The Living Future Institute recently released their updated guidelines for the Living Building Challenge – a program that outlines rigorous building standards geared towards creating a more sustainable built environment. The Challenge is at once a philosophy, advocacy tool, and certification program. Living Buildings are intended to lead by example and demonstrate the realities of the environmental, social, and economic goals outlined in the document.
Seattle now has a prominent example of what a Living Building can achieve. The Bullitt Center bills itself as the World’s Greenest Office Building, and en route to its official Living Building certification, must not only demonstrate net zero energy and water performance, but meet twenty specific performance criteria outlined in the Challenge. To achieve such feats, the building incorporates 26 geothermal wells, a 14,000 square foot solar panel array, a 56,000 gallon cistern, and allows for daylighting in 82% of the interior spaces.
At first glance, the scale of such green accomplishment as the Bullitt Center might make it seem like the Living Building Challenge doesn’t relate to smaller neighborhood projects or individual homeowners, but don’t be discouraged! The underlying philosophy of the Living Building Challenge and the design framework within it are meant to clearly communicate performance areas and make them scalable and manageable for a variety of project types and contexts.
So what do flowers have to do with all of this? Like most buildings, flowers are rooted in place. But unlike most buildings, flowers respond and contribute to their site in a cyclic and sustainable manner—they are valuable members of a diverse ecosystem. What if buildings were more like flowers, and made a permanent, positive impact on their users and surroundings?
The Challenge uses the metaphor of the flower and individual “petals” to describe the different performance areas that combine to make a sustainable whole. Each petal also outlines imperatives and strategies for sustainable achievement. While full Living Building certification requires all petals be satisfied, you can also receive individual petal certifications for a project. The petals include:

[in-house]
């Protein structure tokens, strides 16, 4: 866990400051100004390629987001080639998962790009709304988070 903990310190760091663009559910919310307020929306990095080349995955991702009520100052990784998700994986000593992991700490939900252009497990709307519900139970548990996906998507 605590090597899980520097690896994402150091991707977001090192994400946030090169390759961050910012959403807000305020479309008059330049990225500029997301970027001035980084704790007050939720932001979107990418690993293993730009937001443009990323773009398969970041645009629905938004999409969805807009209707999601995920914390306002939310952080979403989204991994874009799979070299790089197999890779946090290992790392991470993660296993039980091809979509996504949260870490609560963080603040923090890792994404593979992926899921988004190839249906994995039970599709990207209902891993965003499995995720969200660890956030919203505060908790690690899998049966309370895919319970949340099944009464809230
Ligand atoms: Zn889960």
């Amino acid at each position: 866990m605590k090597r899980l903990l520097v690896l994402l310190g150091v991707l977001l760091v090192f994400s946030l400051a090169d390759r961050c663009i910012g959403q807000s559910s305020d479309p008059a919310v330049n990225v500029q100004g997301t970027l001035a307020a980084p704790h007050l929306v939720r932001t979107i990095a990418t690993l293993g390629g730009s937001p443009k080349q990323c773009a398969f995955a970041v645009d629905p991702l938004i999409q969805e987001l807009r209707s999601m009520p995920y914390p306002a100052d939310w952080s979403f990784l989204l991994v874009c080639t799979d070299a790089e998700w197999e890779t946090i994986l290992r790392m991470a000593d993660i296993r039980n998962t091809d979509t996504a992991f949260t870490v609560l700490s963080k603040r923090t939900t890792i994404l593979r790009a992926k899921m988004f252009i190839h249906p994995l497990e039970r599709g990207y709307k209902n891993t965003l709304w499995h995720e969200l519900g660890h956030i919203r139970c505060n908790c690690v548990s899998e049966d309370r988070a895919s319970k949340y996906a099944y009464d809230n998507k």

PLACE: How can a project establish a balance between the built site and the natural site? Strategies for this petal include suggestions for urban agriculture, habitat protection, ecologically sensitive growth, and improving transportation options.
WATER: Water is an increasingly endangered resource. What are the natural water flows on the site, and is it possible to replenish these water flows despite use? Strategies for this petal include addressing storm water and grey water through harvesting, re-use, or sustainable treatment. Due to regional differences in average rainfall and code barriers to innovation, this is the most challenging petal to address on a widespread scale.
ENERGY: How can the project incorporate passive and renewable energy sources and is there a way to store energy for future use? Strategies for this petal include daylighting interior spaces, maximizing the efficiency of the building envelope, and solar and geothermal options.
HEALTH & HAPPINESS: The spaces we inhabit affect our physical and mental well-being. Strategies for this petal include encouraging human connection with nature and maintaining good indoor air quality.
MATERIALS: Material choices have environmental, social, and economic impacts. Strive for no Red List (link) products, and seek out a team of green producers and suppliers in the local economy to collaborate with on the project. Other useful strategies for this petal include recycling and reusing building materials to realize a waste-free construction process.
EQUITY: Even projects designed for individual or private use influence the broader community and environment. This petal encourages designers and clients to think beyond the immediate scope of the project and consider how the project could make a positive impact in the community. How can a home renovation improve not just the individual dwelling, but the experience of being in the surrounding neighborhood?
BEAUTY: This petal reminds us that design can be inspiring and transformative, and that these features should be celebrated as key components of sustainability. After all, an individual or community is increasingly likely to care for a building through time if they like it.
So if you’re embarking on a design project–no matter the scale–consider using the petals as a guide. While not every building project will be able to achieve Living Building status, each petal is a significant step towards a more sustainable project.